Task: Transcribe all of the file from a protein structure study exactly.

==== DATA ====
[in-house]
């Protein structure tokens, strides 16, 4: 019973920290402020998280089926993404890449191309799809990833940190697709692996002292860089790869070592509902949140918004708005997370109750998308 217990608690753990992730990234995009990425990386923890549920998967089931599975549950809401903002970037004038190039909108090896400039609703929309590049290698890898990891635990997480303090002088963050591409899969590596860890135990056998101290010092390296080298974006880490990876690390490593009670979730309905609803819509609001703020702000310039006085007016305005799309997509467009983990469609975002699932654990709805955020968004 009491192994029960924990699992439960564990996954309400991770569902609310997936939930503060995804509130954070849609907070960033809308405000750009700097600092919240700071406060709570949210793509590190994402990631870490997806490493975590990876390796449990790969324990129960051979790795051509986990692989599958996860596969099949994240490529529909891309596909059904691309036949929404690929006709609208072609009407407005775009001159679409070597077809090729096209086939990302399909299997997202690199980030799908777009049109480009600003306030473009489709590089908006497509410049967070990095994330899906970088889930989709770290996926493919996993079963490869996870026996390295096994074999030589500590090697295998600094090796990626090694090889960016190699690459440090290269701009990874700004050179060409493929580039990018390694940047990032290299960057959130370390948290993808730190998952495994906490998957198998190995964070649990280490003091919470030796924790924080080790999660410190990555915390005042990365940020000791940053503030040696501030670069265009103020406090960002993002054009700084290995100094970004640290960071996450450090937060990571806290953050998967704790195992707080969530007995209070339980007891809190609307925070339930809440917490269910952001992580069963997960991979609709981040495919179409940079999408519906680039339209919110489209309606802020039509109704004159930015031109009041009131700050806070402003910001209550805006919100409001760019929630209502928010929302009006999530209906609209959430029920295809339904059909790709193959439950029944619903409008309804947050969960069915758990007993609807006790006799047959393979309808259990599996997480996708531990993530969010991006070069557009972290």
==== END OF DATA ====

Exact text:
[in-house]
């Protein structure tokens, strides 16, 4: 019973920290402020998280089926993404890449191309799809990833940190697709692996002292860089790869070592509902949140918004708005997370109750998308 217990608690753990992730990234995009990425990386923890549920998967089931599975549950809401903002970037004038190039909108090896400039609703929309590049290698890898990891635990997480303090002088963050591409899969590596860890135990056998101290010092390296080298974006880490990876690390490593009670979730309905609803819509609001703020702000310039006085007016305005799309997509467009983990469609975002699932654990709805955020968004 009491192994029960924990699992439960564990996954309400991770569902609310997936939930503060995804509130954070849609907070960033809308405000750009700097600092919240700071406060709570949210793509590190994402990631870490997806490493975590990876390796449990790969324990129960051979790795051509986990692989599958996860596969099949994240490529529909891309596909059904691309036949929404690929006709609208072609009407407005775009001159679409070597077809090729096209086939990302399909299997997202690199980030799908777009049109480009600003306030473009489709590089908006497509410049967070990095994330899906970088889930989709770290996926493919996993079963490869996870026996390295096994074999030589500590090697295998600094090796990626090694090889960016190699690459440090290269701009990874700004050179060409493929580039990018390694940047990032290299960057959130370390948290993808730190998952495994906490998957198998190995964070649990280490003091919470030796924790924080080790999660410190990555915390005042990365940020000791940053503030040696501030670069265009103020406090960002993002054009700084290995100094970004640290960071996450450090937060990571806290953050998967704790195992707080969530007995209070339980007891809190609307925070339930809440917490269910952001992580069963997960991979609709981040495919179409940079999408519906680039339209919110489209309606802020039509109704004159930015031109009041009131700050806070402003910001209550805006919100409001760019929630209502928010929302009006999530209906609209959430029920295809339904059909790709193959439950029944619903409008309804947050969960069915758990007993609807006790006799047959393979309808259990599996997480996708531990993530969010991006070069557009972290």